A study from Austria’s General Hospital of Salzburg found that patients recovering from back surgery had increased rates of healing and reported less pain when music was incorporated into the standard rehabilitation process. “Music is an important part of our physical and emotional well-being, ever since we were babies in our mother’s womb listening to her heartbeat and breathing rhythms,” recounted clinical psychologist of Austria General, Franz Wendtner. With brain-imaging techniques, such as functional MRIs, music is increasingly being used in therapy for brain-related injuries and diseases. Brain scans have proven that music and motor control share circuits, so music can improve movement for those with Parkinson’s disease and for individuals recovering from a stroke. Neurologic music therapy should become part of rehabilitative care, according to the Finnish researchers. They believe that future findings may well indicate that music should be included on the list of therapies and rehabilitation for many disorders.
Just like listening to slow music to calm the body, music can also have a relaxing effect on the mind. Researchers at Stanford University found that listening to music seems to be able to change brain functioning to the same extent as medication. Since music is so widely available and inexpensive, it’s an easy stress reduction option. In one meta-analysis of 10 randomized studies, researchers tracked 557 participants with chronic sleep disorders. They found that sleep quality was improved significantly with music and concluded that “music can assist in improving sleep quality of patients with acute and chronic sleep disorders.”
Musical entrainment creates connection both internally and externally which can be seen when watching a whole crowd dance to a live band, or the people around you sobbing at an opera. Science explains this as an aspect of mirror neurons, which are a form of mimicking that can happen emotionally and physically. Maybe a song will give you chills, make you cry, or spontaneously start jamming on an air guitar, or dancing uncontrollably. In the study, The Neuroscience of Music, published by the Department of Psychology at McGill University, Montreal, researchers found preliminary scientific evidence supporting claims that music influences health through neurochemical changes in four domains: reward, motivation and pleasure; stress and arousal; immunity; and social affiliation.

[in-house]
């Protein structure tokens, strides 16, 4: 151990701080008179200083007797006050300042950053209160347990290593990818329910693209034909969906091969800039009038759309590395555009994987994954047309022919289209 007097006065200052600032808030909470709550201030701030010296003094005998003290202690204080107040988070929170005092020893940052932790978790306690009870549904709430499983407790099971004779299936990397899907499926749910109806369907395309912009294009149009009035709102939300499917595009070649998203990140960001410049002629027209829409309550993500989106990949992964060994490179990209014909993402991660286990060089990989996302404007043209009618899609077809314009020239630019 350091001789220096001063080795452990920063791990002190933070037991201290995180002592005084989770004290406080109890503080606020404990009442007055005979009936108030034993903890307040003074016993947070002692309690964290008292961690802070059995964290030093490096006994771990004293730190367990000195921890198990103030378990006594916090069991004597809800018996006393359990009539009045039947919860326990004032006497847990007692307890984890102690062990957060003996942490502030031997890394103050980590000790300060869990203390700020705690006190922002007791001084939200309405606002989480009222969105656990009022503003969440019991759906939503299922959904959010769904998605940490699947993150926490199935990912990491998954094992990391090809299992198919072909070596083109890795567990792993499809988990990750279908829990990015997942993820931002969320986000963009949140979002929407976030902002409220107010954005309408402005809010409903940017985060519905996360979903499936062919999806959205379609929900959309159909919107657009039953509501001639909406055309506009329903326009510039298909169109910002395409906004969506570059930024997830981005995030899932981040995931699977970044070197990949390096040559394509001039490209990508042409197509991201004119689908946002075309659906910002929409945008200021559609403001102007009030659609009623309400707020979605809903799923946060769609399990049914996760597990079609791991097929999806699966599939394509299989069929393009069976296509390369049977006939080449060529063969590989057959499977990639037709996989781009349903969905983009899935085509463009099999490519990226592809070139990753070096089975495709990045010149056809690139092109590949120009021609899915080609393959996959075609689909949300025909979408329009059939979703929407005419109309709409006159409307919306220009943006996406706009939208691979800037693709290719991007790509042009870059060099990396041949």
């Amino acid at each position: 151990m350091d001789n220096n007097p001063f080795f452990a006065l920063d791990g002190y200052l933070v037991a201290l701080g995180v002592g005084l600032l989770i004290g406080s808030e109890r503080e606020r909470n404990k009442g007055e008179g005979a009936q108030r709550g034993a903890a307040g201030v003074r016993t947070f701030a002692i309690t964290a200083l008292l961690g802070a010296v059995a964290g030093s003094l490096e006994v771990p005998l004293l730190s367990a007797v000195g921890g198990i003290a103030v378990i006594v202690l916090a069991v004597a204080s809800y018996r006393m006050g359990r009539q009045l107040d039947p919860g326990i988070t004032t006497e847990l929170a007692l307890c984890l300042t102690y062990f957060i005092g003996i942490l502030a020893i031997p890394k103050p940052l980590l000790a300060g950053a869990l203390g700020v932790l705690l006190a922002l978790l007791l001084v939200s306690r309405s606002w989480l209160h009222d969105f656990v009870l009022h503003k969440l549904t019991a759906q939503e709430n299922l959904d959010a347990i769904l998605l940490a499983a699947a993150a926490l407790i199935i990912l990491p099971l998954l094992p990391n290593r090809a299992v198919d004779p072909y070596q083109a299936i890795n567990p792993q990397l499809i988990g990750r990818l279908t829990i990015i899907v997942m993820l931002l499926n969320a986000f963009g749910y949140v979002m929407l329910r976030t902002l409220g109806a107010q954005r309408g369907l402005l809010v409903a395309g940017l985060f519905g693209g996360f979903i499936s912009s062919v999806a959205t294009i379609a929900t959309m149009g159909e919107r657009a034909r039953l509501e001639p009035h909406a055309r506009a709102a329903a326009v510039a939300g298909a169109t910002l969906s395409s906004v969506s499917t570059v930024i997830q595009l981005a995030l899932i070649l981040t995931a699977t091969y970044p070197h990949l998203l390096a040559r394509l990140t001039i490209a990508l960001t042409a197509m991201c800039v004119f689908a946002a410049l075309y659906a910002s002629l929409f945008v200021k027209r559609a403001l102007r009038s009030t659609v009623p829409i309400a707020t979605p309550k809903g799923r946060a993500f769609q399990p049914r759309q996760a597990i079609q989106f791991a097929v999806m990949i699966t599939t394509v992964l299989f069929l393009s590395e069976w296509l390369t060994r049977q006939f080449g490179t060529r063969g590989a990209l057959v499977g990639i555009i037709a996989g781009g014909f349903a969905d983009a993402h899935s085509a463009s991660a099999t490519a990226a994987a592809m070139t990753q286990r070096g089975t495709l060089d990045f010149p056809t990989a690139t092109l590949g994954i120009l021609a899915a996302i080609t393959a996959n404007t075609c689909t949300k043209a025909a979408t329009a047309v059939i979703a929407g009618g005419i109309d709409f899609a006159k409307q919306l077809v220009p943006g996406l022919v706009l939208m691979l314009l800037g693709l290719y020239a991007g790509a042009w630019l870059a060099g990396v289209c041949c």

Three years ago a family member was involved in a horrible automobile accident through no fault of their own. Their car rolled over and over for almost four hundred yards and when it stopped said family member was immediately removed from the car, being cut out of the seat belt, by a nurse who luckily was on site. CPR was administered immediately and within ten minutes the family member arrived at a major trauma center, unresponsive, unconscious, and unable to breath unassisted. A four-month coma followed as did seven months of in-house intensive rehabilitation. Traumatic brain injury was extensive and family member not only had to learn to speak and walk all over again, they had to learn their own name.
Music therapy had been initiated within the first ten days of the accident while family member was still in the coma. Upon awakening from the coma it was apparent memory was gone. What was remembered was “Every good boy does fine” and “All cows eat grass.” These are the two mnemonic devices used to teach children how to read a musical staff. Said family member had taken band through senior high school but never really studied deeply. Yet, when everything else was lost from family member’s memory, the ability to read music remained. Slowly music became the key to connecting a forgotten past with the present.
There is still much to do in the recovery journey of my family member but the importance music played cannot be overstated. Hans Christian Andersen said it most succinctly: “When words fail, music speaks.”